Children’s fiction provides a wealth of iconic villains, from the wicked Maleficent of 1959’s Sleeping Beauty to the manipulative, deceptive Prince Hans of 2013’s Frozen. Their evil deeds and mischievous plots serve to build conflict and drive the action of the story, as well as to offset the virtue and nobility of its hero. Much analysis of these figures has been conducted over decades of literary, film, and psychological studies, examining the intricacies and complexities of their characterizations and what that might indicate about the themes of the work in question or even the human condition itself.
But how do children themselves see them? What do they make of their thoughts, words, and deeds? That’s a question Valerie Umscheid, a developmental psychology Ph.D. student in the U-M Department of Psychology, aimed to explore.
“We were interested in finding out how children were thinking about the heroes and villains they see in movies,” Umscheid says. “Previous research found children exhibit an underlying positivity bias—a tendency to attribute positive traits or motives to people, things, or actions—and we wanted to see if that carried over to really evil villains like Captain Hook and The Little Mermaid’s Ursula. We wanted to know if children saw good in them.”
Not Bad, Just Drawn That Way
Umscheid and her colleagues in the psychology department’s Conceptual Development Lab and Social Minds Lab conducted three studies, collectively interviewing 434 children between the ages of four and 12, focusing on their judgements of both familiar and novel fictional villains, as well as their heroic counterparts. The findings were recently published in Cognition.
The first two studies, which spoke with children across the entire age range, were conducted through Living Lab, a partnership between the Ann Arbor Hands-On Museum and the U-M Museum of Natural History. The first, which was conducted prior to Umscheid’s involvement, established that despite their documented positivity bias, children viewed the outward actions and emotions of villains—when they hurt people, when they lied, when they destroyed places or things in fits of rage—as evil, contrasted with a positive view of those of heroes.
The second and third studies went deeper, asking the participants to look at the moral character and true selves of heroes and villains.
“The true self is the idea of who someone really is deep inside,” Umscheid explains. “It’s more than just preferences or memories or actions, but their inner morality. It’s a very well-documented cross-cultural finding that people think there is a moral true self that is expressed not by what people like or dislike or remember, but by their capacity for morality, honesty, or generosity.”
While the second study was also conducted through Living Lab, the third, which formed the basis of Umscheid’s master’s thesis, was conducted via Zoom due to the COVID-19 pandemic. This third study adopted a more narrow focus on children ages five to 10, as they were old enough to participate in a remote call while still spanning the full range of child development.
Umscheid began each call by getting to the know the child a bit and reminding them about the characters they were going to be asked about—which spanned villains like Aladdin’s Jafar and Ernesto de la Cruz of Coco and heroes like Spider-Man and the titular family of The Incredibles—before posing them a series of vignettes about each of them. These scenarios included how the children believed a character felt inside while engaged in various moral and immoral actions, whether their true selves could change over time, and how an impartial, omniscient machine—which Umscheid named the True Self Machine—would interpret each character’s true self. Throughout the study, the children used moral reasoning in 70 percent of their answers, and brought in prior knowledge from the movies to aid their analysis in over 20 percent.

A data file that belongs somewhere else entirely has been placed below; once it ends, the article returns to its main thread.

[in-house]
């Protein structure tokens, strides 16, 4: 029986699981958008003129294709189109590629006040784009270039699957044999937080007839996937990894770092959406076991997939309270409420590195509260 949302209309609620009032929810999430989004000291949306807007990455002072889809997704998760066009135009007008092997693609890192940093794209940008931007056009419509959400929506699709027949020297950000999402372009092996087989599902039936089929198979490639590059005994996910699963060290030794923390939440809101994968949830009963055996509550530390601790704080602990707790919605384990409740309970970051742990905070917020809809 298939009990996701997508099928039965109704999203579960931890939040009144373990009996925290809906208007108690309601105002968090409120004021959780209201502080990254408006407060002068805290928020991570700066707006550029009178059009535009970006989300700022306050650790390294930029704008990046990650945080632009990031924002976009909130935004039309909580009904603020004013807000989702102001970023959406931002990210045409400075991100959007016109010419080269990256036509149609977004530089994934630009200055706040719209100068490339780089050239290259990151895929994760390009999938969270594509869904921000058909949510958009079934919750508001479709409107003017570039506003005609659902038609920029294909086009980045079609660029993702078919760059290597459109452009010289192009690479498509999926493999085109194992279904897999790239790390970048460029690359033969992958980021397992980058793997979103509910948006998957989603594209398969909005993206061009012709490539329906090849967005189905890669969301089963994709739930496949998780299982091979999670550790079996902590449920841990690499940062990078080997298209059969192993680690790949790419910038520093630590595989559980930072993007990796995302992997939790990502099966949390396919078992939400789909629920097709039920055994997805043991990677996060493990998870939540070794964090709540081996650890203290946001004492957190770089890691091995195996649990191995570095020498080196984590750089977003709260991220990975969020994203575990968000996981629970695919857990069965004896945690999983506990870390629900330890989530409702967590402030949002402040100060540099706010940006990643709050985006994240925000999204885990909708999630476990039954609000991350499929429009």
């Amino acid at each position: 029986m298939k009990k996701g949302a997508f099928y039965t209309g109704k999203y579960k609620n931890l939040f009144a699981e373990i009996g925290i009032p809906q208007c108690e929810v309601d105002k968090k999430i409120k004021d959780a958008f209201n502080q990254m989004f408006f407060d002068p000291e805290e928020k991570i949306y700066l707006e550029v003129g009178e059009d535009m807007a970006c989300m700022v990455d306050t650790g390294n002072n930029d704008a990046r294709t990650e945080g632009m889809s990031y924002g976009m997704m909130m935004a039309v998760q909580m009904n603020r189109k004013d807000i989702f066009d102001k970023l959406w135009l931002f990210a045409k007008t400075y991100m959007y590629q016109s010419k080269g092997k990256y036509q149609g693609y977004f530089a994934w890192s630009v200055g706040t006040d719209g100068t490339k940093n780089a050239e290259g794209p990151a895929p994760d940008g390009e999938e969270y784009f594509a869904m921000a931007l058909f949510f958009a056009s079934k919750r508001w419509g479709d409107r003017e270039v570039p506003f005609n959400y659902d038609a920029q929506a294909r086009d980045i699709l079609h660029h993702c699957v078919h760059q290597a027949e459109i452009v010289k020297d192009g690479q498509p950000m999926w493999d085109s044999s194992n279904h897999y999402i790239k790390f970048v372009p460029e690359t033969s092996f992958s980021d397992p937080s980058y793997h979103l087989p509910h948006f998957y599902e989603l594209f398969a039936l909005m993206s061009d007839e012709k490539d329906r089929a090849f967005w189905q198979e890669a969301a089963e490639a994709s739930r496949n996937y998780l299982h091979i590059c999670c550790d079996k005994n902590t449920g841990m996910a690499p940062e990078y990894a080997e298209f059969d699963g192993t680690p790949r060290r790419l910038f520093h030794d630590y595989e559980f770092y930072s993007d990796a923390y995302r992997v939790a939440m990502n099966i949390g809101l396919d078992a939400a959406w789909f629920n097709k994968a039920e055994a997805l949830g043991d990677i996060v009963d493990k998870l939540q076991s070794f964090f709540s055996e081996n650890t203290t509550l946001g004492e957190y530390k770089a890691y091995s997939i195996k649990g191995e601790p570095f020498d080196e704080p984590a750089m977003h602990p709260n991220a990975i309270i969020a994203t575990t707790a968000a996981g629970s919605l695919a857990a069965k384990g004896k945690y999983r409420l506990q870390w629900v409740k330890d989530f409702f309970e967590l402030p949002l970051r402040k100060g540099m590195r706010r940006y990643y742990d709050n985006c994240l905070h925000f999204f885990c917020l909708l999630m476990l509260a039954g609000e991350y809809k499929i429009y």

Some of the results lined up almost perfectly with those of the first study: Children viewed the true selves of villains as generally worse than those of heroes. But as Umscheid surveyed more subjects, a new trend appeared in the findings.
“While they believed the chance of a hero being inwardly bad was very low, we noted a higher rate of mismatch between villains’ true selves and their outer behavior,” Umscheid says. “These are really powerful narratives, stories that kids watch over and over, that they play and act out. It would be hard to dismantle the evil of villains, but that children see even a little potential for good in them is impressive.”
How children view their fictional villains, Umscheid says, sheds light on how their minds develop, and may even contribute to how they handle real-world challenges.
“It’s important for us to understand how kids think about morally questionable people and situations,” she says. “They’re going to grow up, and their thinking as children influences to some extent their thinking as adults, as well as how they think about and handle everyday problems like bullies.
“It also highlights kids’ brilliance,” she continues. “I love talking to kids, asking them why they think and believe the way they do, because their answers are so often insightful. We don’t give kids enough credit for their amazing way of thinking about the world. We see here that even at five years old, they’re already thinking in morally complex ways and employing many forms of reasoning.”
How Rackham Helps
Umscheid participated in Rackham’s Institute for Social Change, a cohort-based program that allows students to explore the conceptual and practical dimensions of public scholarship. She is also considering a Rackham Doctoral Intern Fellowship to gain experience outside academia.